This article is part of a regular series of thought leadership pieces from some of the more influential ETF strategists in the money management industry. Today's article features Rusty Vanneman, chief investment officer of Omaha, Nebraska-based CLS Investments.
Factor-based equity has become increasingly popular in recent years, and for good reason: It works over time, especially in down markets.
I wrote an article on this point last year, specifically about reinterpreting the classic “Callan chart” by showing the performance of equity factors instead of asset classes. The revised chart had two important twists.
First, it showed relative performance (versus the overall stock market) instead of absolute performance. Second, it showed the strong probability of positive relative returns over time. As a single picture, it’s extremely compelling evidence that factors worked in the stock market, at least over the last two decades.
Two Key Fixed-Income Factors
The same is true with fixed-income factors. There are two factors in the fixed-income world that have provided persistent outperformance: duration and credit.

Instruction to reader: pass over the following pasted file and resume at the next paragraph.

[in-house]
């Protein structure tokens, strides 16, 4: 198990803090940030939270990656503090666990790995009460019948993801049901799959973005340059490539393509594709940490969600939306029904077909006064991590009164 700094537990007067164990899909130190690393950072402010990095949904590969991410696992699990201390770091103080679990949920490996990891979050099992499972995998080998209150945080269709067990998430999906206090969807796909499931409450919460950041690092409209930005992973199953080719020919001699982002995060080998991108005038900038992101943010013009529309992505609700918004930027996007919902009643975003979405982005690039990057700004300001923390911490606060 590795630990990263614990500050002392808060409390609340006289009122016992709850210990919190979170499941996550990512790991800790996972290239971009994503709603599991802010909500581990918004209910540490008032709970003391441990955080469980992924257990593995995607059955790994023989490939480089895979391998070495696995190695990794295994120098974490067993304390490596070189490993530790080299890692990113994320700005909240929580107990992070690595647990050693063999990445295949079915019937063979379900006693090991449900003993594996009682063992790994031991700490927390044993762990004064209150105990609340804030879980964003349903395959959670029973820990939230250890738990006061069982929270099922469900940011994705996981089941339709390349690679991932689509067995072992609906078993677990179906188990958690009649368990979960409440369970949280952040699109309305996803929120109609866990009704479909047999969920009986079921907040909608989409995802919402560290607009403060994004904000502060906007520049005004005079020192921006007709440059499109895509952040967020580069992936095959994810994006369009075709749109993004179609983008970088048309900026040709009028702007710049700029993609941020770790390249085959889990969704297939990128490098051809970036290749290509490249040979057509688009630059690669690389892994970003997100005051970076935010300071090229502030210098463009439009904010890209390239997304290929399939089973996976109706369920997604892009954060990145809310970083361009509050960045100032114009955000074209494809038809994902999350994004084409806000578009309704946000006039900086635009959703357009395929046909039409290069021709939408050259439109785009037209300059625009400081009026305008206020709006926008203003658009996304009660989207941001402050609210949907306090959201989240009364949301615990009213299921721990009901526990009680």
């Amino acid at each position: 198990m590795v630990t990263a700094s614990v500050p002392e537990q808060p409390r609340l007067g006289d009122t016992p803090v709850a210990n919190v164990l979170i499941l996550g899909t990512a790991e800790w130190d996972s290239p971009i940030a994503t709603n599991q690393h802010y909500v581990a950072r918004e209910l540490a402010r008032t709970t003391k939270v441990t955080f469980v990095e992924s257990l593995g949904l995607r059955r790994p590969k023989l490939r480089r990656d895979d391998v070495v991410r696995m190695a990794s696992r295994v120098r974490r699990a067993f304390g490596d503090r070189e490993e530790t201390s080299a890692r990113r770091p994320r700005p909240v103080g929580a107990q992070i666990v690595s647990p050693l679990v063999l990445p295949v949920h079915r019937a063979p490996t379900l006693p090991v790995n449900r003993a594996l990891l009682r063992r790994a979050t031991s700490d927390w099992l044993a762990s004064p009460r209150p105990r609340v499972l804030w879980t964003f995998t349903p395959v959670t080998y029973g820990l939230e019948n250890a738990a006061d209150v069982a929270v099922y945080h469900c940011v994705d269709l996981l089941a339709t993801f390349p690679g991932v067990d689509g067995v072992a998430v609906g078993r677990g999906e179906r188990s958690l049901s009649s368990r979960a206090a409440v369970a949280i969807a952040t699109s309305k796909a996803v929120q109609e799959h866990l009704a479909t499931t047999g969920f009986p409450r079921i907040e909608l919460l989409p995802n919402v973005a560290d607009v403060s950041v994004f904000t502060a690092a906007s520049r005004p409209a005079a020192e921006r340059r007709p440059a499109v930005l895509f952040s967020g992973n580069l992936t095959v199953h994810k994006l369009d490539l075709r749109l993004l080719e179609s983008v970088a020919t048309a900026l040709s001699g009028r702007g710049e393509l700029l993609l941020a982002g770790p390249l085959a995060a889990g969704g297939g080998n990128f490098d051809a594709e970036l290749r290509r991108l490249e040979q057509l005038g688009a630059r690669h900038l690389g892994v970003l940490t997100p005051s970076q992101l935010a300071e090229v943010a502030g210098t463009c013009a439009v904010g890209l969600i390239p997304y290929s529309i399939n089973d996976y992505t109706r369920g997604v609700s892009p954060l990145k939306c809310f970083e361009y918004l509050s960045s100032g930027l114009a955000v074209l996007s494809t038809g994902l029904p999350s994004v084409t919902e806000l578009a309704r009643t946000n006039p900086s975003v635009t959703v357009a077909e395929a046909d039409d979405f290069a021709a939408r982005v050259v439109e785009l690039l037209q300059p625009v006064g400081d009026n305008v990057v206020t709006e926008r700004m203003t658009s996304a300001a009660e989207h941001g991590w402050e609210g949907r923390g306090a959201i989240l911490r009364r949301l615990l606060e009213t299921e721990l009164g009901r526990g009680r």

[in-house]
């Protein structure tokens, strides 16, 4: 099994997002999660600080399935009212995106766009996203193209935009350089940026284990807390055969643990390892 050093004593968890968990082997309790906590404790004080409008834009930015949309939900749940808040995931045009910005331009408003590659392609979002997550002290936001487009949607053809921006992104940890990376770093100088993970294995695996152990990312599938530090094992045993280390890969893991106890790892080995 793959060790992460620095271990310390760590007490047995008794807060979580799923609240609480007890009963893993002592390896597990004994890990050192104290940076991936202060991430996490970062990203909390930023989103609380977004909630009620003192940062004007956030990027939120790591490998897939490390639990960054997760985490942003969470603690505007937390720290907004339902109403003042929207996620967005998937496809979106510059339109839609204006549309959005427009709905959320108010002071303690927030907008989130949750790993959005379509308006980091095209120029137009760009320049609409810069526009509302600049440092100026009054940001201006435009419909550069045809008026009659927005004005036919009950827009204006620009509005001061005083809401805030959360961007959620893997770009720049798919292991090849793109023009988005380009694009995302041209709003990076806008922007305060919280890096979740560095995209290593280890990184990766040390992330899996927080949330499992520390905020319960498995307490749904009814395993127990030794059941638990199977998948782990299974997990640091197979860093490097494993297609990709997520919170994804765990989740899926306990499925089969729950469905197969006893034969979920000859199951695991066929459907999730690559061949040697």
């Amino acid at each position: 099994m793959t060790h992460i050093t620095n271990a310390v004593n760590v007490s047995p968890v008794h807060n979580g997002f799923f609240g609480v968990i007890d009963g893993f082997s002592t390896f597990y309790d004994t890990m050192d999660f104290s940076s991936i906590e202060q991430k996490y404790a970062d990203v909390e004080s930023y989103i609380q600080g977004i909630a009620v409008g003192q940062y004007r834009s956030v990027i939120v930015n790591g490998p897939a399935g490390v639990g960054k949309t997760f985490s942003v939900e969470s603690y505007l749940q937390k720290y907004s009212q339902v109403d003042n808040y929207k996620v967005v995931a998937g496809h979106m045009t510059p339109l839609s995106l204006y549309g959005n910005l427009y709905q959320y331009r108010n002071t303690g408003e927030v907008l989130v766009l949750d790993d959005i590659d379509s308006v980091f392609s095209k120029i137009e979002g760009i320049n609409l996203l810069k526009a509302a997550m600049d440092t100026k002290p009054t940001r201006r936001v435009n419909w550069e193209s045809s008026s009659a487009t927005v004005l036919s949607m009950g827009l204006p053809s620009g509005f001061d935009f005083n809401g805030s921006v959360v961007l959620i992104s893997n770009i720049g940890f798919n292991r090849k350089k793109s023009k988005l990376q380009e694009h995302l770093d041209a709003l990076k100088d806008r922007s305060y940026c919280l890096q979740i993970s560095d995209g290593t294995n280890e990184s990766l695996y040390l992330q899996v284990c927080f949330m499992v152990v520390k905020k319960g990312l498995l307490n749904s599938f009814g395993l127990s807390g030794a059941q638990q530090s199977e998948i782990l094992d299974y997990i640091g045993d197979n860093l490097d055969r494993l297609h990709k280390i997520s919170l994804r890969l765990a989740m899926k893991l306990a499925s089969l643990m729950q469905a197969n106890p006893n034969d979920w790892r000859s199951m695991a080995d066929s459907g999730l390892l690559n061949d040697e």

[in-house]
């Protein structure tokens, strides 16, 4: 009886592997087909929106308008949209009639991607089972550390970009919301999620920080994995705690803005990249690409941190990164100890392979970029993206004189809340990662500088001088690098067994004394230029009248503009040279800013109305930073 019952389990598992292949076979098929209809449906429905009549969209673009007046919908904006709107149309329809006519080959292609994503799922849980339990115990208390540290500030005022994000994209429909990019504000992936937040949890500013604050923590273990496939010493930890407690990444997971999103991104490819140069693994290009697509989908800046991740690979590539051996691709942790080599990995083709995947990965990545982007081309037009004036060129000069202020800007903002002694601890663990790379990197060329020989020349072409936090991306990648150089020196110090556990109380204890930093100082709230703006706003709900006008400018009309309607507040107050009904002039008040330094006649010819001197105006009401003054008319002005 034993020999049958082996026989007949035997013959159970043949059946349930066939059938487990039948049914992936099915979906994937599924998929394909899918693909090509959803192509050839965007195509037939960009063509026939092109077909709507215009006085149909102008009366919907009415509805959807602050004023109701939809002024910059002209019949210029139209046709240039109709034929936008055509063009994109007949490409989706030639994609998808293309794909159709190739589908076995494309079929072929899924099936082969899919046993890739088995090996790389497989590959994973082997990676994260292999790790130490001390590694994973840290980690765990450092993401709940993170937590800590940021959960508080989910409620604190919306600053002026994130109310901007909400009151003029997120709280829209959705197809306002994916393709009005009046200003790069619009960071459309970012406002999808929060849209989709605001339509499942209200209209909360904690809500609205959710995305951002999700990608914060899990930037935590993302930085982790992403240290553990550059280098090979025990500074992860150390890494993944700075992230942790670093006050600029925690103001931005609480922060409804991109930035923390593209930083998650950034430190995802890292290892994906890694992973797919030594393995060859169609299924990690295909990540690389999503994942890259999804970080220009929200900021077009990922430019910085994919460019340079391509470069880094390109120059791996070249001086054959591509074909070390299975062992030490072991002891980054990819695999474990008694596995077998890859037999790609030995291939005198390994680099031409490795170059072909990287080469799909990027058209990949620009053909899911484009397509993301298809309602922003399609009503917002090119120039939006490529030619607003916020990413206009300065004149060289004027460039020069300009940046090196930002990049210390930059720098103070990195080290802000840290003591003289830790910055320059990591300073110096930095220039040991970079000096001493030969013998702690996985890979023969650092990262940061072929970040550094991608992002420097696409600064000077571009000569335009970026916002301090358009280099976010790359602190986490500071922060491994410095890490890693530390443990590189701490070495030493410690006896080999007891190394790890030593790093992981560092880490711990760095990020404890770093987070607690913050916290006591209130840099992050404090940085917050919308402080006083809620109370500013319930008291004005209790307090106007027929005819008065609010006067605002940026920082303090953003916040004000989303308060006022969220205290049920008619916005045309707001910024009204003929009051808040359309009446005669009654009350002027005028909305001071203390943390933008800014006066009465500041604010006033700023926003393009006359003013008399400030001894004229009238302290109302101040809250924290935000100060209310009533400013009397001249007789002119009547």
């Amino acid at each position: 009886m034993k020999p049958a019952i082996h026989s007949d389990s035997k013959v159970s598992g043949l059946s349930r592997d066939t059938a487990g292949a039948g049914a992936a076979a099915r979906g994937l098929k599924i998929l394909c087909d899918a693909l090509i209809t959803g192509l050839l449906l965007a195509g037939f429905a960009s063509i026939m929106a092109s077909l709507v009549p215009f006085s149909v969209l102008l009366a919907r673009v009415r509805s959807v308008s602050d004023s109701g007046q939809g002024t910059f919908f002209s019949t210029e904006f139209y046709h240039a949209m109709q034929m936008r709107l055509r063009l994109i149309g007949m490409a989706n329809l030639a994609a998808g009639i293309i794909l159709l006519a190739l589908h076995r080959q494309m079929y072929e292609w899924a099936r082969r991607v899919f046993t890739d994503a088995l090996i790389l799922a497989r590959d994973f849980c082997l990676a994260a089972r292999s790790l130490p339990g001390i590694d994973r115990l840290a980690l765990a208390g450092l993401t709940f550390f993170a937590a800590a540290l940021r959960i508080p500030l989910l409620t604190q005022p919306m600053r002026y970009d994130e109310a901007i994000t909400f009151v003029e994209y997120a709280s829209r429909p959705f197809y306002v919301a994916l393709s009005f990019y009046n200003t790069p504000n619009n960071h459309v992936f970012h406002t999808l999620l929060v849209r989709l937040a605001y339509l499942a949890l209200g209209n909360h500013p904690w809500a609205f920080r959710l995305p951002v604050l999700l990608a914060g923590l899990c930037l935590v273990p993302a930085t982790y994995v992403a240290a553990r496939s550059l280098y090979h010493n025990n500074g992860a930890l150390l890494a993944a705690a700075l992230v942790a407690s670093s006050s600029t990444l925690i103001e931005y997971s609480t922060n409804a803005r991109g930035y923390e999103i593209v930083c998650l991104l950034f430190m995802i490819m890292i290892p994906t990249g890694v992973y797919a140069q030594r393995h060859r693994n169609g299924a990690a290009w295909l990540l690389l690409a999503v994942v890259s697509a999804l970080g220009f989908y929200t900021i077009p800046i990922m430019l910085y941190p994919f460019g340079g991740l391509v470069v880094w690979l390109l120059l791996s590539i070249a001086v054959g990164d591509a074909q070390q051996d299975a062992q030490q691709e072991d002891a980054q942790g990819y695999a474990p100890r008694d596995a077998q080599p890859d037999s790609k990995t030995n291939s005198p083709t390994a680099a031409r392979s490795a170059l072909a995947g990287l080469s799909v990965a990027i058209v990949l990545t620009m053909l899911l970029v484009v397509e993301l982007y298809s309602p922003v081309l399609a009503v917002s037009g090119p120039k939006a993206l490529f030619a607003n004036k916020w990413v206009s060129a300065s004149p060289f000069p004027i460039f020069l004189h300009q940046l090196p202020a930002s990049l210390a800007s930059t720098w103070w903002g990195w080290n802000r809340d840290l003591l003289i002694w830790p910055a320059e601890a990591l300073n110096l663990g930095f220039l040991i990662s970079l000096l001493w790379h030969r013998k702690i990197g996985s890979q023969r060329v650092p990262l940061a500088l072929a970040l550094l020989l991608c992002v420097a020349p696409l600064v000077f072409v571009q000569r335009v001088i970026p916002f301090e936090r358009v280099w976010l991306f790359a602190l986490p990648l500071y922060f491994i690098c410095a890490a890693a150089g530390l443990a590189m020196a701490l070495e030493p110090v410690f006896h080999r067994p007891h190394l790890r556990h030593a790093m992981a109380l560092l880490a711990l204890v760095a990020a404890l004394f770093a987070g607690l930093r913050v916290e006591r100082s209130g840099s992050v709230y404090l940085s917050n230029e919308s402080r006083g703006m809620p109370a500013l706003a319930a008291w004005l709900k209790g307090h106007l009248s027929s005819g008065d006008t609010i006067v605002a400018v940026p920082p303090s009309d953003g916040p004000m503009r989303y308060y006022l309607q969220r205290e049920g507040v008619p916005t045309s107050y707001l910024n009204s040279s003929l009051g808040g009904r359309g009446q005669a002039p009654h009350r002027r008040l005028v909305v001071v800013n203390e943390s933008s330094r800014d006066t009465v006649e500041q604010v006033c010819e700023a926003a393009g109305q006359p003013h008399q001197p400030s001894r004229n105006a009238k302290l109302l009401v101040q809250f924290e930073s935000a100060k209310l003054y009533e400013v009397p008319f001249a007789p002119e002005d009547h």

Duration is technically defined as “interest rate sensitivity.” For the most part, it means emphasizing longer-bond maturities. Typically, a bond with a longer maturity carries more perceived risk since it takes longer for investors to get their money back; thus, it typically has a higher yield.
Credit refers to credit risk. The lower a bond’s credit quality—meaning the more likely it is to default—the higher the required yield by investors. Over time, this additional yield is usually more than enough to offset losses from defaults.
Below is a table showing the annual performance of these two fixed-income factors since 1992.
For a larger view, please click on the image above.
Returns Vs. Cash
For the duration factor, the Bloomberg Barclays 5-7 Year Index was used (an argument could be made for an even longer duration). For the credit factor, the Bank of America/Merrill Lynch High Yield Master II Index was used.
The relative returns in this case are versus cash. This is a good measuring stick, as many investors don’t use bonds and just use cash to diversify equity portfolios.